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Sculpture "Salome" after Oscar Wilde, 1963 by John Skelton. Hopetoun House, South Queensferry, Scotland, United Kingdom, Europe.

Sculpture "Salome" after Oscar Wilde, 1963  by John Skelton. Hopetoun House, South Queensferry, Scotland, United Kingdom, Europe. Stock Photo
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Image details

Contributor:

Stan Pritchard / Alamy Stock Photo

Image ID:

2D6M9EH

File size:

34.6 MB (2.2 MB Compressed download)

Releases:

Model - no | Property - noDo I need a release?

Dimensions:

3466 x 3491 px | 29.3 x 29.6 cm | 11.6 x 11.6 inches | 300dpi

Date taken:

12 September 2020

Location:

Hopetoun House and Grounds, South Queensferry, Scotland, United Kingdom, Europe.

More information:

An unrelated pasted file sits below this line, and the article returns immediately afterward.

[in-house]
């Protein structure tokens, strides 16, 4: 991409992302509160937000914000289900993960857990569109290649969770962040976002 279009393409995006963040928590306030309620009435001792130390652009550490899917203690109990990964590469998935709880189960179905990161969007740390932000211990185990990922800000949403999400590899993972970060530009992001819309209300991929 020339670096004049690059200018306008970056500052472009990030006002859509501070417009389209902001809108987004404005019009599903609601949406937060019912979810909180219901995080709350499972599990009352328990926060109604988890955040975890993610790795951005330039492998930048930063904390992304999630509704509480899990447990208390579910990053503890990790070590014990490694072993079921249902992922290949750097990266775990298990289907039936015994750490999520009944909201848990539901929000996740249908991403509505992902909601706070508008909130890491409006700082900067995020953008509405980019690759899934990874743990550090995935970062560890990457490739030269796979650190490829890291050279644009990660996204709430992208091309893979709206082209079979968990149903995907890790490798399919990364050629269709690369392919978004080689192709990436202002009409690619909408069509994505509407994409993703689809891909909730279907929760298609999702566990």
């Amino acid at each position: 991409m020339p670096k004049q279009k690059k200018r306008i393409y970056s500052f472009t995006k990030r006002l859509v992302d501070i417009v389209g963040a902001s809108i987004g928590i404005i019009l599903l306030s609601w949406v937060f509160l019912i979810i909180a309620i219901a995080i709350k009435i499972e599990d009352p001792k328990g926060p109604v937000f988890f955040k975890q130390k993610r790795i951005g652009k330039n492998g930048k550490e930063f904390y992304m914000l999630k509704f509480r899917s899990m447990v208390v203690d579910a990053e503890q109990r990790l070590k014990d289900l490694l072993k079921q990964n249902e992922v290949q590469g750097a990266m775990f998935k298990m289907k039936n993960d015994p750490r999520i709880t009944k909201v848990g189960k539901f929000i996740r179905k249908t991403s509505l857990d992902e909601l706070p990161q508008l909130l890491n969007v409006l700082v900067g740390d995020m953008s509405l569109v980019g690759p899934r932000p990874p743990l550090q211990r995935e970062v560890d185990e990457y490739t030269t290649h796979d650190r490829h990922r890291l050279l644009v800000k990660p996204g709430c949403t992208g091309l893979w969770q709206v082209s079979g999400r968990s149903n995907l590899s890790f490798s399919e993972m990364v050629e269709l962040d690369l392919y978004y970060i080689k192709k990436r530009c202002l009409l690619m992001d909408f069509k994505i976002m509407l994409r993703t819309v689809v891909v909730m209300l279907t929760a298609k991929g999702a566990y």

John Skelton (1923-1999) was a sculptor and letter cutter. The sculpture was commissioned by the Third Marquess of Linlithgow and was erected in 1963 in the folly known as The Pulpit in the grounds of Hopetoun House. Salome is a tragedy by Oscar Wilde. The original 1891 version of the play was in French. Three years later an English translation was published. The play tells in one act the Biblical story of stepdaughter of the tetrarch Herod Antipas (identified as Salome by historian Josephus), who, to her stepfather's dismay but to the delight of her mother Herodias, requests the head of Jokanaan (John the Baptist) on a silver platter as a reward for pleasing Herod for her dancing, which is described for the first time in this play as the dance of the seven veils. Hopetoun House is a country house near South Queensferry owned by the Hopetoun House Preservation Trust, a charity established in 1974 to preserve the house and grounds as a national monument, to protect and improve their amenities, and to preserve the furniture, paintings, manuscripts, and other articles of historical interest associated with the house. The south wing of the house is occupied by the family of Adrian Hope, 4th Marquess of Linlithgow. The house is a Category A listed building and the grounds are included in the Inventory of Gardens and Designed Landscapes in Scotland. The house was built 1699–1701 and designed by Sir William Bruce. The house was then hugely extended from 1721 by William Adam until his death in 1748, being one of his most notable projects. The interior was completed by his sons John Adam and Robert Adam. The magnificent entrance hall dates from 1752.

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